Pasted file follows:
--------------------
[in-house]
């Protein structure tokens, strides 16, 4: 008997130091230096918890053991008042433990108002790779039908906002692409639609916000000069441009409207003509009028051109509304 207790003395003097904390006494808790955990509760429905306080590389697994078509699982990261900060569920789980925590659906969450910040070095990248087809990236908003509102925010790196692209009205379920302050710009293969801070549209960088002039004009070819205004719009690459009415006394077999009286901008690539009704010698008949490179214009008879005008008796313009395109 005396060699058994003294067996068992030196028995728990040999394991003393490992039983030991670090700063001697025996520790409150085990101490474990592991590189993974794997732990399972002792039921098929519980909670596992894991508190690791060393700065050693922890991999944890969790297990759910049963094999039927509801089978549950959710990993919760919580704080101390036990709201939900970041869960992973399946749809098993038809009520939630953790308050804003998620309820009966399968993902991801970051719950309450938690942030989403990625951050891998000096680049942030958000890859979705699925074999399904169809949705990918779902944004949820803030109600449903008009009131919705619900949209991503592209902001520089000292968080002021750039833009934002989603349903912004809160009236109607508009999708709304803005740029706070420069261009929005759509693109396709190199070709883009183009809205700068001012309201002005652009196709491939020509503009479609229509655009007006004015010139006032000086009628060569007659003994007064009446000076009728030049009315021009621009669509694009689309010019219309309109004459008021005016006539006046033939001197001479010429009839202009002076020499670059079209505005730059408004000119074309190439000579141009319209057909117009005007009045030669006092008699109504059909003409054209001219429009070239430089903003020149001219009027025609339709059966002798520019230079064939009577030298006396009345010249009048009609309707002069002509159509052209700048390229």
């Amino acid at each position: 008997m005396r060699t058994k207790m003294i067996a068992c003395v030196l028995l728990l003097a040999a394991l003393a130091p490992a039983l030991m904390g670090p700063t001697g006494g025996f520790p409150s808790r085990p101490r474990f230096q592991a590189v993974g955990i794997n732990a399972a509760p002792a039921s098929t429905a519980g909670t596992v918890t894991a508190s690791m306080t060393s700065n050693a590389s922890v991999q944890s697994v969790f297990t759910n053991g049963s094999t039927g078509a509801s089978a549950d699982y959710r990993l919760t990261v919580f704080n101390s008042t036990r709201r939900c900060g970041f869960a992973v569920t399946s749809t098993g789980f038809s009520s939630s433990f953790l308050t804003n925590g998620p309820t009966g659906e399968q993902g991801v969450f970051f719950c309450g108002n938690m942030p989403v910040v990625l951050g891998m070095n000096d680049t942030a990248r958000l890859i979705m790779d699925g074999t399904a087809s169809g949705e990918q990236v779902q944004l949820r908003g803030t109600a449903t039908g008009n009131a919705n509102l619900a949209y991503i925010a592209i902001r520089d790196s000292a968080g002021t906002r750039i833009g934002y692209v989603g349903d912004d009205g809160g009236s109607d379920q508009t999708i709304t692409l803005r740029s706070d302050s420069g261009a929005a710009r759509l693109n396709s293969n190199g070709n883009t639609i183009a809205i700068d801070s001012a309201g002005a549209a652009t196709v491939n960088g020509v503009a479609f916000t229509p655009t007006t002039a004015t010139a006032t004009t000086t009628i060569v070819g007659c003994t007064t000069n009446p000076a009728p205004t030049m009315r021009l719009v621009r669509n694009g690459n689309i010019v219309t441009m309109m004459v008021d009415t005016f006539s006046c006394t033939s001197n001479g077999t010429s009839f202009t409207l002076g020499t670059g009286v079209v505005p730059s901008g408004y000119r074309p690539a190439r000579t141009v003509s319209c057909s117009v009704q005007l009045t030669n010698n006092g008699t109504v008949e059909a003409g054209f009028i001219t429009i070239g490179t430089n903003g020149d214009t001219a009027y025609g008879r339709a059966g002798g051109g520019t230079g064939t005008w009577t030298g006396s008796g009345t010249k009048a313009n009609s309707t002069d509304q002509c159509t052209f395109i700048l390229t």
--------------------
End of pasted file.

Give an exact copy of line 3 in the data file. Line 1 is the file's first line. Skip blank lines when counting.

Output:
């Amino acid at each position: 008997m005396r060699t058994k207790m003294i067996a068992c003395v030196l028995l728990l003097a040999a394991l003393a130091p490992a039983l030991m904390g670090p700063t001697g006494g025996f520790p409150s808790r085990p101490r474990f230096q592991a590189v993974g955990i794997n732990a399972a509760p002792a039921s098929t429905a519980g909670t596992v918890t894991a508190s690791m306080t060393s700065n050693a590389s922890v991999q944890s697994v969790f297990t759910n053991g049963s094999t039927g078509a509801s089978a549950d699982y959710r990993l919760t990261v919580f704080n101390s008042t036990r709201r939900c900060g970041f869960a992973v569920t399946s749809t098993g789980f038809s009520s939630s433990f953790l308050t804003n925590g998620p309820t009966g659906e399968q993902g991801v969450f970051f719950c309450g108002n938690m942030p989403v910040v990625l951050g891998m070095n000096d680049t942030a990248r958000l890859i979705m790779d699925g074999t399904a087809s169809g949705e990918q990236v779902q944004l949820r908003g803030t109600a449903t039908g008009n009131a919705n509102l619900a949209y991503i925010a592209i902001r520089d790196s000292a968080g002021t906002r750039i833009g934002y692209v989603g349903d912004d009205g809160g009236s109607d379920q508009t999708i709304t692409l803005r740029s706070d302050s420069g261009a929005a710009r759509l693109n396709s293969n190199g070709n883009t639609i183009a809205i700068d801070s001012a309201g002005a549209a652009t196709v491939n960088g020509v503009a479609f916000t229509p655009t007006t002039a004015t010139a006032t004009t000086t009628i060569v070819g007659c003994t007064t000069n009446p000076a009728p205004t030049m009315r021009l719009v621009r669509n694009g690459n689309i010019v219309t441009m309109m004459v008021d009415t005016f006539s006046c006394t033939s001197n001479g077999t010429s009839f202009t409207l002076g020499t670059g009286v079209v505005p730059s901008g408004y000119r074309p690539a190439r000579t141009v003509s319209c057909s117009v009704q005007l009045t030669n010698n006092g008699t109504v008949e059909a003409g054209f009028i001219t429009i070239g490179t430089n903003g020149d214009t001219a009027y025609g008879r339709a059966g002798g051109g520019t230079g064939t005008w009577t030298g006396s008796g009345t010249k009048a313009n009609s309707t002069d509304q002509c159509t052209f395109i700048l390229t």